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Iran’s Economic Woes Amplify: Crisis Deepens

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Iran’s national currency, the rial, continues to be in free fall. On Monday, a dollar was traded for  631,000 rials (63,100 tomans) in the free market. Along with the country’s rising inflation and high prices, this rapid plummet of the rial’s value has even forced the regime’s Supreme Leader, Ali Khamenei, to acknowledge the crisis.

With his real concern being the reaction of an explosive society, Khamenei spoke about the “bitter realities of the country’s economy,” in his speech on April 3.

Yet, he blatantly spoke of the “sweet parts of the economy, which is due to the developing infrastructural works,” claiming that they will “show positive results in the short term.”

Yet, what statistics show and according to regime officials, Iran’s economic crunch is far worse than it looks.

“We stress that should the counsel of experts and sympathizers go unheeded, we may inevitably witness the depreciation of the rialto the extent of a million against the dollar. This negligence portends dire consequences: essential commodities will surge in price, rendering them increasingly unattainable for the populace. Such a predicament will undoubtedly shock everyone, except for those who bear responsibility and must be held to account,” said Ali Rezai, a member of the regime’s parliament on April 8.

“The rising prices of gold and currency have undermined people’s lives across the country. It seems that the car of high-prices has no brakes,” said Hossein-Ali Haji-Deligani, a member of the regime’s parliament on April 7.

“The initial stride toward resolving the issue necessitates confronting reality, devoid of illusions. Economic growth has nearly ground to a halt, with the foundations faltering. Over the past decade, capital accumulation within the nation has markedly declined, plummeting by approximately 40%,” wrote the state-run Jahan-e Sanat daily on April 4.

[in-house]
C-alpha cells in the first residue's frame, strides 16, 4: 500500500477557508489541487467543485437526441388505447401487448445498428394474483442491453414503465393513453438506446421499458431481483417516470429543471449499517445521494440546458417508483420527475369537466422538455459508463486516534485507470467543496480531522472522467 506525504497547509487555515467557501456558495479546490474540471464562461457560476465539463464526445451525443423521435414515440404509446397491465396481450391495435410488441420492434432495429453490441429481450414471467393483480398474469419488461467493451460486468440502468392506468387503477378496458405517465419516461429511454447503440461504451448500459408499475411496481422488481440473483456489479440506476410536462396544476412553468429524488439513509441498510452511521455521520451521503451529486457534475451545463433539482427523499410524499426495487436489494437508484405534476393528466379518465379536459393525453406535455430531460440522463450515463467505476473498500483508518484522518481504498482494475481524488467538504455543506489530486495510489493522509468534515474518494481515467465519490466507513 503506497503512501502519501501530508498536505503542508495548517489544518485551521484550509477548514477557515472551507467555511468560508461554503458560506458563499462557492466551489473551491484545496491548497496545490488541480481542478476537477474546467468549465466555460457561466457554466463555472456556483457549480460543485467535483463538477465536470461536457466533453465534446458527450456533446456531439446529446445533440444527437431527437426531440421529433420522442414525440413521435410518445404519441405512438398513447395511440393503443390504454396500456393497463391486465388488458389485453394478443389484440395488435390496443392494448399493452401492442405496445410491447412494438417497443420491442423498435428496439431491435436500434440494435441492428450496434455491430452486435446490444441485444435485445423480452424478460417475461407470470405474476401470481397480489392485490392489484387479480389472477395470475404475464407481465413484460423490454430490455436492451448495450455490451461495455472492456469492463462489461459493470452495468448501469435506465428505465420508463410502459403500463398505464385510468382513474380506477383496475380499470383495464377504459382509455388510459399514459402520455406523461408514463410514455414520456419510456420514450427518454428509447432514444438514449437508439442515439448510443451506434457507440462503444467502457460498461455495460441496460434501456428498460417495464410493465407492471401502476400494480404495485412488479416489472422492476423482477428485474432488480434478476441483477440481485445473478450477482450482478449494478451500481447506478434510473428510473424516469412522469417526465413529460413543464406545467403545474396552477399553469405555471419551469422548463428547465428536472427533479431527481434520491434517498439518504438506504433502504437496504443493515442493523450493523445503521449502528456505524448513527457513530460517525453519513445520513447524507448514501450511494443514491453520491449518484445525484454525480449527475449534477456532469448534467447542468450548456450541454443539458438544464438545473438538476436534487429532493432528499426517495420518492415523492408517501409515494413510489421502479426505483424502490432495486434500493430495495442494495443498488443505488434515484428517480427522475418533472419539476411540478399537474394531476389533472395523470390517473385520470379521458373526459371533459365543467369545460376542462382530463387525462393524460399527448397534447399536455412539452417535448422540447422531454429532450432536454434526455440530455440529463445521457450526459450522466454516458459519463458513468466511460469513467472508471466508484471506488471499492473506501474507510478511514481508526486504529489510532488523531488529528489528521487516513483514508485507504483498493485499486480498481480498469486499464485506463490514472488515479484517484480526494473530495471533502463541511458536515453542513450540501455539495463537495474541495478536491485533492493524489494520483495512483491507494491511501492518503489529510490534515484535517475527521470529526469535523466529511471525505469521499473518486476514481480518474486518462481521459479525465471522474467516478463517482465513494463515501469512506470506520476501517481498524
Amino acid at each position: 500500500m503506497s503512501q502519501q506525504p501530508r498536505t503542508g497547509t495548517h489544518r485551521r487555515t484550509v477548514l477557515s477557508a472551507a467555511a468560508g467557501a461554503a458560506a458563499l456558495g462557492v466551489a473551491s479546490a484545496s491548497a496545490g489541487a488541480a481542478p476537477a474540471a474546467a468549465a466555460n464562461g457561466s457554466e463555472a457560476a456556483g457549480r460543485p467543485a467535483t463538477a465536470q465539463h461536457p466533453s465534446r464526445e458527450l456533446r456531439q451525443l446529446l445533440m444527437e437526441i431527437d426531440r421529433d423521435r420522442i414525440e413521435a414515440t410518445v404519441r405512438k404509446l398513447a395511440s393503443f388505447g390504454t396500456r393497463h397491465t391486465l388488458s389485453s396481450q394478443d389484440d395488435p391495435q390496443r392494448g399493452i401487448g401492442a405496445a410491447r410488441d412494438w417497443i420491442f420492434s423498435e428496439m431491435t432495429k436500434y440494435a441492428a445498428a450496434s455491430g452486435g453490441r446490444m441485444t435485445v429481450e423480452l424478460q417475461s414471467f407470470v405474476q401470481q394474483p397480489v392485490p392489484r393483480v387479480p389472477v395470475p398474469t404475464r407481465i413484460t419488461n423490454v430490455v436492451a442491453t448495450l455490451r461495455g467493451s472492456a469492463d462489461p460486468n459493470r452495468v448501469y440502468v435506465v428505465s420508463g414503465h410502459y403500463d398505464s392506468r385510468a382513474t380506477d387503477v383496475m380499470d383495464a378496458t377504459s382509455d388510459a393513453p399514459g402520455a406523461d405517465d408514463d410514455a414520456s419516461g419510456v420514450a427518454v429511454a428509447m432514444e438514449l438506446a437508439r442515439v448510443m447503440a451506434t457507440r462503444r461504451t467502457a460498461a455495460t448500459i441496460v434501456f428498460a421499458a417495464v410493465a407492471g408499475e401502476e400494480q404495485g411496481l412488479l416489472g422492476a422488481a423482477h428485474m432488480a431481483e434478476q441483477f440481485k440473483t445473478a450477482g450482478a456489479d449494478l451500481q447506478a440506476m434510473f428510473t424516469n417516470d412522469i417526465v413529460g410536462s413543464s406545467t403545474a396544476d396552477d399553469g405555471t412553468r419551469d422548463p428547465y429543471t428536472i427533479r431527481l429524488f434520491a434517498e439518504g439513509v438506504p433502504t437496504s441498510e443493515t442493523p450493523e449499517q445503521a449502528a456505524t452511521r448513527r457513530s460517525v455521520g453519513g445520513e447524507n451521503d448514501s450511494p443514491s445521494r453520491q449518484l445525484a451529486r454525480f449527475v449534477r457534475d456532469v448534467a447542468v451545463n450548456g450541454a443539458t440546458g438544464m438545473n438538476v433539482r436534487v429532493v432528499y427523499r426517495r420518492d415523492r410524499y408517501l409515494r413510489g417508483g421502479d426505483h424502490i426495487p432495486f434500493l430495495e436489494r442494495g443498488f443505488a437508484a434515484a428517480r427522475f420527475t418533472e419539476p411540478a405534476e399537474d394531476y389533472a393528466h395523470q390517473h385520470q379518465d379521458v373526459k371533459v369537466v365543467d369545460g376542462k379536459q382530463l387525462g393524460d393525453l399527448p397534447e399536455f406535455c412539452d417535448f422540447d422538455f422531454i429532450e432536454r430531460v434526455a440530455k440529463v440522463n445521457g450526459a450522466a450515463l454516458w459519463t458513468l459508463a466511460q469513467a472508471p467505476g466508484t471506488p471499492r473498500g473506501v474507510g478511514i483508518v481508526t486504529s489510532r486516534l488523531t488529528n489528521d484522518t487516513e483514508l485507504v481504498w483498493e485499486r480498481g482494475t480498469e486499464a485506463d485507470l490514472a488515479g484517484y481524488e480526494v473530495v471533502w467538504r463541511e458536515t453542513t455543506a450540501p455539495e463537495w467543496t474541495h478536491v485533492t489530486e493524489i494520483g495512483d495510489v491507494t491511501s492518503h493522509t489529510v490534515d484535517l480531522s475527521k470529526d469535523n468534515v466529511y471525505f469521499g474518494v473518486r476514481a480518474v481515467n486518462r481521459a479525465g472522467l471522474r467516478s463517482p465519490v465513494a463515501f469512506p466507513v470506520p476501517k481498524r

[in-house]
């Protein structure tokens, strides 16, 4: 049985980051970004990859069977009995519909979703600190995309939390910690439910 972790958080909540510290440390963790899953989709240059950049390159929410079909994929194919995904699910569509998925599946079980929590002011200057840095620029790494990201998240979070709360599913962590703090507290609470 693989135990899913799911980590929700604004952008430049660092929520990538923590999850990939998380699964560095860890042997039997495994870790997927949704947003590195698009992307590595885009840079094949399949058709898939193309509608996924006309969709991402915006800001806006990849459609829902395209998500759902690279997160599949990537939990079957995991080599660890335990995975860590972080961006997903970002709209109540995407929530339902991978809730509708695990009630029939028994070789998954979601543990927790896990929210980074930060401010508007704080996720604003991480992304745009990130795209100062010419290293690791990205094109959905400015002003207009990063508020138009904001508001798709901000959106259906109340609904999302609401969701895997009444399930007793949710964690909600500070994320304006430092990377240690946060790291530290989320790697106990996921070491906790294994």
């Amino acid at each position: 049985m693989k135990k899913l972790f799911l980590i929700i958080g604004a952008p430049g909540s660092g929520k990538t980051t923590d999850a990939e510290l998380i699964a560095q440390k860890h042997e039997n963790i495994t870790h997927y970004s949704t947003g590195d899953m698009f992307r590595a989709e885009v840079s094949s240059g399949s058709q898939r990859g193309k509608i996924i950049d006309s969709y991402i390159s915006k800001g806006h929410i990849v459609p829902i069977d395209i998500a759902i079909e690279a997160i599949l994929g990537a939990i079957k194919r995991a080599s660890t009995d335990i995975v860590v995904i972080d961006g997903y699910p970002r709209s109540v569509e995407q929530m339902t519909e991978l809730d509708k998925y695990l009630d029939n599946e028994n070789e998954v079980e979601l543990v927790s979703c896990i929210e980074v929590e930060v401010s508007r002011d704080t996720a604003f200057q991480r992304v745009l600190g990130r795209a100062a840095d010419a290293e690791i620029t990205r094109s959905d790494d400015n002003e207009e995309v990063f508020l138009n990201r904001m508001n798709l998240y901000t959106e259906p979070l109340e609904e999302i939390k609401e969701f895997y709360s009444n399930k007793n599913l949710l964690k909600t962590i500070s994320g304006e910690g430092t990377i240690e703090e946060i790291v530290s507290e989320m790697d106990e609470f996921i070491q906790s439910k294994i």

“Consequently, brain drain has ensued amidst such circumstances. Hence, the sole catalyst capable of fostering short-term growth within the country lies in oil. Should the current trajectory persist, the forthcoming decade may not only witness stagnation but also the possibility of negative economic growth,” the outlet adds.

In his annual Nowruz speech, Khamenei accused the “enemy,” of trying to portray an “economic collapse.” Yet, a few days later, he has to acknowledge the “bitter taste” of Iran’s economic woes.

These woes are mostly due to his regime’s systematic corruption and squandering of people’s wealth on warmongering and terrorism. The “head of the snake” in Tehran instigated the war in Gaza, creating the most tragic humanitarian crisis, in a bid to export chaos abroad.

For eight years, the regime’s founder, Ruhollah Khomeini, dragged the Iran-Iraq war, describing it as a “divine blessing.”

Thus, given the exacerbating internal crisis, including the country’s economic crunch, it is easier to understand why Khamenei has become this concerned about the fate of people in Gaza and sheds crocodile tears for them!

Yet, recent attacks in Syria, killing the regime’s top commanders, once again showed that the world is now realizing where the heart of Islamic Fundamentalism beats. Thus, Khamenei’s dangerous gamble seems to have ominous results for him.

In addition, the increasing operations by the defiant youth inside Iran against the regime’s centers of oppression, coupled with the ongoing protests by people from different walks of life, have terrified Khamenei and his regime of a looming uprising.

Thus, as time elapses, this question remains on the table: How would Khamenei manage his regime amid all these crises?